Rob Taylor meets former Ryder Cup star and three-time European winner Peter Baker at South Staffordshire Golf Club.
Before I tee off on this jaunt through Shifnal-born Peter Baker’s illustrious golfing career it’s incumbent upon me to frame his significant sporting success within context. Today, youngsters looking to make it big in sport are spoilt by a marketplace overrun with options, which pander to their every whim and cater for their every need.
Of course success in sport – and in particular, golf – is expensive, but you can’t just buy your way in. It may appear easy to all of us armchair pundits when we watch sport on TV but the Herculean dedication required in order to win is borderline heroic. This dedication is lacking in most of us and is certainly not par for the course. In Peter Baker though, it is his defining quality. And it needed to be because things were far tougher back when a young Peter was making his first foray into the game his father introduced him to at the age of five.
“Dad took me to Lilleshall Golf Club on Saturday mornings,” remembers Peter, now 49 and speaking to me from his seat as top PGA professional at the South Staffordshire Golf Club, “we’d have one ball and one club.”
“When I was in my early teens I’d think nothing of cycling from my home in Codsall to Wrottesley Golf Club; I’d stay for hours practising. In school holidays I’d routinely be there from dawn to dusk – I once played 54 holes in a day at Lilleshall.”
A trailblazer of his kind, Peter found odd things – things that are today just taken for granted – challenging: “I’ve played in red wellies as a lad because there was no such thing as golf shoes for children – I mostly ended up having to wear Ladies’ shoes.” It seems fitting somehow that he recalls using a set of [pioneering Scottish amateur Ladies’ champion] Jessie Valentine clubs. And even then he’d often require his father – who worked at Rockwell Thompson metalworks – to regularly help fix up his tired old clubs. All of this adversity served to steel his dedication still further; because already he had an insatiable appetite for the game he stills loves to this day.
“I loved the fact that unlike in other sports I didn’t have to rely on anyone else. With golf, if I put in enough hard work and practice, I could achieve success.”
Always a keen sportsman at Codsall High School, Peter was encouraged to further his interest in golf as often as possible while at school. His raw talent was clear to see and Peter, now coached by Alex Lyle – father of notable golfer Sandy Lyle – began competing regularly.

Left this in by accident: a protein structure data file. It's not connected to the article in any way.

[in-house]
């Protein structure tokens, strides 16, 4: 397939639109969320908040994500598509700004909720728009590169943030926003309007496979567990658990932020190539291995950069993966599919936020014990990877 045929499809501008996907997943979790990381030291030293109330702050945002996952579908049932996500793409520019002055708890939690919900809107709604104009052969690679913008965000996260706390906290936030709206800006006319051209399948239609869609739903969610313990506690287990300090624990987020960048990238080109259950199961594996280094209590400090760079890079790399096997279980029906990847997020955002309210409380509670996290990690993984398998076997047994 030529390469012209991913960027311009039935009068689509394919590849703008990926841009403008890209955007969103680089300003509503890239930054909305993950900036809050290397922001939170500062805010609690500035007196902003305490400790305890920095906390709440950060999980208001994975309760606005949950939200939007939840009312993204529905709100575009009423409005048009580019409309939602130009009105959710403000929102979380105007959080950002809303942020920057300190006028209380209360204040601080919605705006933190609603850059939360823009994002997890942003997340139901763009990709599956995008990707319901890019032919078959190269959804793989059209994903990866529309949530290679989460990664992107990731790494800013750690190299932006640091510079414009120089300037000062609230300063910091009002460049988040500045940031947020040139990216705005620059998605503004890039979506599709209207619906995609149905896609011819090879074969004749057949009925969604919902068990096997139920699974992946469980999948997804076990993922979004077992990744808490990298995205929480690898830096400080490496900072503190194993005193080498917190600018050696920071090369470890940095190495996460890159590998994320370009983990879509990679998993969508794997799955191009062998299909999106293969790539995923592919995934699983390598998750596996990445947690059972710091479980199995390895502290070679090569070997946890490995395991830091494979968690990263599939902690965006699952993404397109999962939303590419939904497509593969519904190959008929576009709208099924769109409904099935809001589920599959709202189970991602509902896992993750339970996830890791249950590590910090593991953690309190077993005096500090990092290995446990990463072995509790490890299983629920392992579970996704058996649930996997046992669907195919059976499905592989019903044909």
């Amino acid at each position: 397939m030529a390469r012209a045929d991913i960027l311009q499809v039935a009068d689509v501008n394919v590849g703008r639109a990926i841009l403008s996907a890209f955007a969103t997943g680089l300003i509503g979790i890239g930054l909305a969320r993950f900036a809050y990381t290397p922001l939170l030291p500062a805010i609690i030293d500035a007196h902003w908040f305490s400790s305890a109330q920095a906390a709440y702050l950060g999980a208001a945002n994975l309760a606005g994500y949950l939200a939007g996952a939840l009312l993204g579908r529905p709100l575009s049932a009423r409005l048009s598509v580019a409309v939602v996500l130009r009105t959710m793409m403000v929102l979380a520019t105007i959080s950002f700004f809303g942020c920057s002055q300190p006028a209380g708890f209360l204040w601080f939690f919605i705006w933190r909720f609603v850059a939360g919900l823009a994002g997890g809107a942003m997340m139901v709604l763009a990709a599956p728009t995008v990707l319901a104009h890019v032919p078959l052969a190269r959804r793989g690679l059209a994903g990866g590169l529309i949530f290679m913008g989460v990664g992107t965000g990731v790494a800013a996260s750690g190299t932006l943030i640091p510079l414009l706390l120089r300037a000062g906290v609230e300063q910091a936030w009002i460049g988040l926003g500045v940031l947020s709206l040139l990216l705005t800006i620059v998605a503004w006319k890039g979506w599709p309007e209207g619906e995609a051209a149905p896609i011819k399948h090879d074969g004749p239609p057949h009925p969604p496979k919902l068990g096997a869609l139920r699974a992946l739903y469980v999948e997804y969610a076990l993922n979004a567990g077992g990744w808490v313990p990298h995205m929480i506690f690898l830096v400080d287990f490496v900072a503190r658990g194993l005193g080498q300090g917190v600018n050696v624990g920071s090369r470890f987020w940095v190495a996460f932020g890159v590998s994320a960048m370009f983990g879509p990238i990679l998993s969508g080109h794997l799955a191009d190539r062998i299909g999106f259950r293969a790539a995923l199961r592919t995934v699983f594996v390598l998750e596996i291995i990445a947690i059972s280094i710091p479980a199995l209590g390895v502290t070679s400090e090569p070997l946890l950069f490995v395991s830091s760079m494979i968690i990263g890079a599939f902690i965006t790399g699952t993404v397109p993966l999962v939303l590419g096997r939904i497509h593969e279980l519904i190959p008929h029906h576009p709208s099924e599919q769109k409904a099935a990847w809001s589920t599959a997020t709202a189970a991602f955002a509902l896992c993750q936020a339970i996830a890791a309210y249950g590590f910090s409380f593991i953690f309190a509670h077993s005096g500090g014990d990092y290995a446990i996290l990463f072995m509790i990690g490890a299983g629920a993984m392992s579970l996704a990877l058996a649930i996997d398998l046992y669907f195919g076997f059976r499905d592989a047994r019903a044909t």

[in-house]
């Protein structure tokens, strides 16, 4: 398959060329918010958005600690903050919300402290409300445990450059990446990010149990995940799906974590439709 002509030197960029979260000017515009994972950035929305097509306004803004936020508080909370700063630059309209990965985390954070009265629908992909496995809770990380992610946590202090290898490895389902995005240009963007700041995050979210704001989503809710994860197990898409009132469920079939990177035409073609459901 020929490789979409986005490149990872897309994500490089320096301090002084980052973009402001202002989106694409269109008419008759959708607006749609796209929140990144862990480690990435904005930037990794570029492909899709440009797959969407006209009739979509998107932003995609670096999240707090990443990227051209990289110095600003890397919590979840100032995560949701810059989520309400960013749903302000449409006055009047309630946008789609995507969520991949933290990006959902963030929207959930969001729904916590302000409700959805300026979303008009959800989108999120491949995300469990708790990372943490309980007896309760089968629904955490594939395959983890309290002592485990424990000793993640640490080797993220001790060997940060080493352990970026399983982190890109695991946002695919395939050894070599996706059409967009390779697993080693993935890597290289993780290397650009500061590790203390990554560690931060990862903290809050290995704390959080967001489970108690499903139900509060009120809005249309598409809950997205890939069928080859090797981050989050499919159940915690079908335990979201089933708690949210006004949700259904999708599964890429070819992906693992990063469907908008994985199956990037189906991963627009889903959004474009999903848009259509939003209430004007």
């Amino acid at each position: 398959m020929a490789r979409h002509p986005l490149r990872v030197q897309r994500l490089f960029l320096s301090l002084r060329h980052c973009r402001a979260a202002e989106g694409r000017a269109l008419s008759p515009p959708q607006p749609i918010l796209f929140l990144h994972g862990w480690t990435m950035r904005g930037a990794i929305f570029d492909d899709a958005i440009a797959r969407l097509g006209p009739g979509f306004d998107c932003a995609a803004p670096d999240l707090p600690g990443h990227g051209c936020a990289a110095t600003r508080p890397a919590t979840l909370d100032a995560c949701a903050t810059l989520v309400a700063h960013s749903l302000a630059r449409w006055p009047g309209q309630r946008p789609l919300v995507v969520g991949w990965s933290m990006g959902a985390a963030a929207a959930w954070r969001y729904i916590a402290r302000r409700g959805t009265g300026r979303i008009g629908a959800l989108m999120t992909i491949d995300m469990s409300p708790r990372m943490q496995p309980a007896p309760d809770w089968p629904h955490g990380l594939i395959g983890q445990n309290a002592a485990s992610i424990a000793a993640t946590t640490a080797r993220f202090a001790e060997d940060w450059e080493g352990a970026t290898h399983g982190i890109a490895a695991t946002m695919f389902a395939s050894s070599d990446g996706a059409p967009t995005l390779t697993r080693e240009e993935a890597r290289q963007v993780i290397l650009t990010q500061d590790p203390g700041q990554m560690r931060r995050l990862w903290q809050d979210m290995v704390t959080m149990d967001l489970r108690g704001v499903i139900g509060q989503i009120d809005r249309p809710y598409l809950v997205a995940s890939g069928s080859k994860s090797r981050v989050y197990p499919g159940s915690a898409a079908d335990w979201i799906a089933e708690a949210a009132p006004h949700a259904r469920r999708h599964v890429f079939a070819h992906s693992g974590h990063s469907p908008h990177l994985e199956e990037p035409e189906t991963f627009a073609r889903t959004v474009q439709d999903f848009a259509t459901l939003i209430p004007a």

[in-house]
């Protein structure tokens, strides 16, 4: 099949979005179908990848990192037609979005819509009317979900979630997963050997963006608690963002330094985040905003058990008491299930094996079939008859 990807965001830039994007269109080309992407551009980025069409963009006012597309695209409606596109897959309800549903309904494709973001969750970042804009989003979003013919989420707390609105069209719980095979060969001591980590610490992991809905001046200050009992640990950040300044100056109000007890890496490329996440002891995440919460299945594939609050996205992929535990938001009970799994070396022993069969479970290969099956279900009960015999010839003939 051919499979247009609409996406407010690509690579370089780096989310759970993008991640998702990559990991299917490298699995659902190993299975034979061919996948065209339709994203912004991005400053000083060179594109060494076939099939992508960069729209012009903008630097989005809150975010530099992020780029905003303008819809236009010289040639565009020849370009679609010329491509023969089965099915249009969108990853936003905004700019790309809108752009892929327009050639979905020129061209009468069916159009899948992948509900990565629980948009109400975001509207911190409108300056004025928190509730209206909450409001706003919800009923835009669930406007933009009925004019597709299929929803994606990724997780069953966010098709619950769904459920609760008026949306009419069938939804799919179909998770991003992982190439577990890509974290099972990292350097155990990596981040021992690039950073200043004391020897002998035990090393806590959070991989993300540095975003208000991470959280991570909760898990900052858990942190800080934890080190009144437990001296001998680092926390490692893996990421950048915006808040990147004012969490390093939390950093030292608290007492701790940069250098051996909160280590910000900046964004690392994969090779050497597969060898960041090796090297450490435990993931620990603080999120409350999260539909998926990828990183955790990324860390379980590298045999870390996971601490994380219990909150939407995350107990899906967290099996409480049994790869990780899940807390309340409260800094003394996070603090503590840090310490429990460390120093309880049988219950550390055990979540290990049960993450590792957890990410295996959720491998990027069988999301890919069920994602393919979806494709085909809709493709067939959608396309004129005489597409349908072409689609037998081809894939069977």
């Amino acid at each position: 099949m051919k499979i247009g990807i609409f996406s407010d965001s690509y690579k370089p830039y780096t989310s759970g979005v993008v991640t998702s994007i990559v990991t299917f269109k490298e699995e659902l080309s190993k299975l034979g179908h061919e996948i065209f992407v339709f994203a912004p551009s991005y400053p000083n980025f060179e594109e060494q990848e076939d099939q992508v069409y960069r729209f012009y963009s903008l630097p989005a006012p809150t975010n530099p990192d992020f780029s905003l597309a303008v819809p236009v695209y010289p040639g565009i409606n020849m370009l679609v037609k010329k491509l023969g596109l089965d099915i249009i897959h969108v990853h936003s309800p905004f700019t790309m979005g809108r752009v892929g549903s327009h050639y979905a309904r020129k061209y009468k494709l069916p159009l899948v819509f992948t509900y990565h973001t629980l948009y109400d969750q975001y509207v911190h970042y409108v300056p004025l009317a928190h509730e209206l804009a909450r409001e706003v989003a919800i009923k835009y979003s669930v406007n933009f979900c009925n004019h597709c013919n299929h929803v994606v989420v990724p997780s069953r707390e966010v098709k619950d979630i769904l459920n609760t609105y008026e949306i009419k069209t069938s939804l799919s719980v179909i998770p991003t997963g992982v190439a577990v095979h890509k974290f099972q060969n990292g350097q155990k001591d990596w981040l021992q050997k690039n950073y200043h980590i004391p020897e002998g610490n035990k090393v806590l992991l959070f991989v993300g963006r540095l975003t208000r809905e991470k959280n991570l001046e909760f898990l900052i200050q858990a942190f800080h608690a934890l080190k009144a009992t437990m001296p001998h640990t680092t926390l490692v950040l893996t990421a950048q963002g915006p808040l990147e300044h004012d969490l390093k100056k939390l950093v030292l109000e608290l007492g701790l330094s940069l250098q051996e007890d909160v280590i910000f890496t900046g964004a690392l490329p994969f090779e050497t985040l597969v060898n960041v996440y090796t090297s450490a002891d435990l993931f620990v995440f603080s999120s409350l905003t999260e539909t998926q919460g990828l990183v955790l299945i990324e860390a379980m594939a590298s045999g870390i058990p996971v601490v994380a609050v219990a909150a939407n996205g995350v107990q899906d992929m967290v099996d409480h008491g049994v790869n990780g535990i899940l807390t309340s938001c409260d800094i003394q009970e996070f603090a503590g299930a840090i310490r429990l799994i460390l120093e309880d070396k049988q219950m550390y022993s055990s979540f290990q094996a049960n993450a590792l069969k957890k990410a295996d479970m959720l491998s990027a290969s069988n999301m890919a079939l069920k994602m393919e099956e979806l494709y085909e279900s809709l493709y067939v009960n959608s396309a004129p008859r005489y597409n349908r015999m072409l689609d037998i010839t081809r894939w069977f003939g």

Winning a national boys’ competition run by the Daily Express at 16 brought Peter to the La Manga Club in Spain, face to face with golfing heavyweight at the time, Seve Ballesteros. It taught him that there was still much more to do: “Seve ran a clinic down there. By this point I thought I was pretty good but watching him hit for an hour brought me down to earth a little.”
Peter went on to enjoy an impressive amateur career, winning the Brabazon Trophy in 1985 and representing Great Britain and Ireland in the Walker Cup. He turned pro in 1986 and really made a name for himself in 1988 by winning the Benson and Hedges International Open at Fulford, beating Nick Faldo with an eagle on the second play-off hole.
A “golden” run up to the 1993 Dunhill British Masters at Woburn saw him garner a course record on the Duke’s Course, winning with a seven-shot victory over a field that included the likes of Colin Montgomerie, Bernhard Langer and Nick Faldo.
“Winning there was a fantastic moment – and to win in that company, it was massive for me. When you’re playing on a top course against the top players in your home country, it’s very special.”
Peter then surfed this wave of glory right onto the prestigious European Ryder Cup, putting himself among the top nine players in Europe. He continued on the European Tour for a further 15 years and at retirement had played 597 tournaments – averaging 20 or 30 a season – on courses all over the world.
During his career he’s had many fond favourites – Sunningdale Golf Club in Surrey and, home to this year’s Open Championship, Royal Birkdale – as well as definite bogey courses, like Royal Lytham and St Annes, which “never suited his eye.” But, he confesses: “I was tired out from the rigours of touring in the end.”
He was however always determined to stay within the game that he “still lives and breathes” and, after working as a mentor to the current crop of professional players on tour with Champions of Golf, coaching seemed obvious. That he would use his honorary PGA member coaching status at the club he has been a member of since the age of 15 was obvious also.
“It has been really nice in the seven years I’ve been at South Staffs to have been able to pass on my knowledge and help people improve at the game they love.”
Set in 160 acres, the 6512 yard par 71 course is considered to be one of the Midlands’ finest courses. On most days you’ll find Peter ensconced inside the Pro Shop, overlooking the first tee. From there he runs lessons on swing improvements as part of the Peter Baker Golf Academy.
I point out to him on this glorious summer’s day that there must be worst places to work. He smiles and retorts: “It’s my second home.”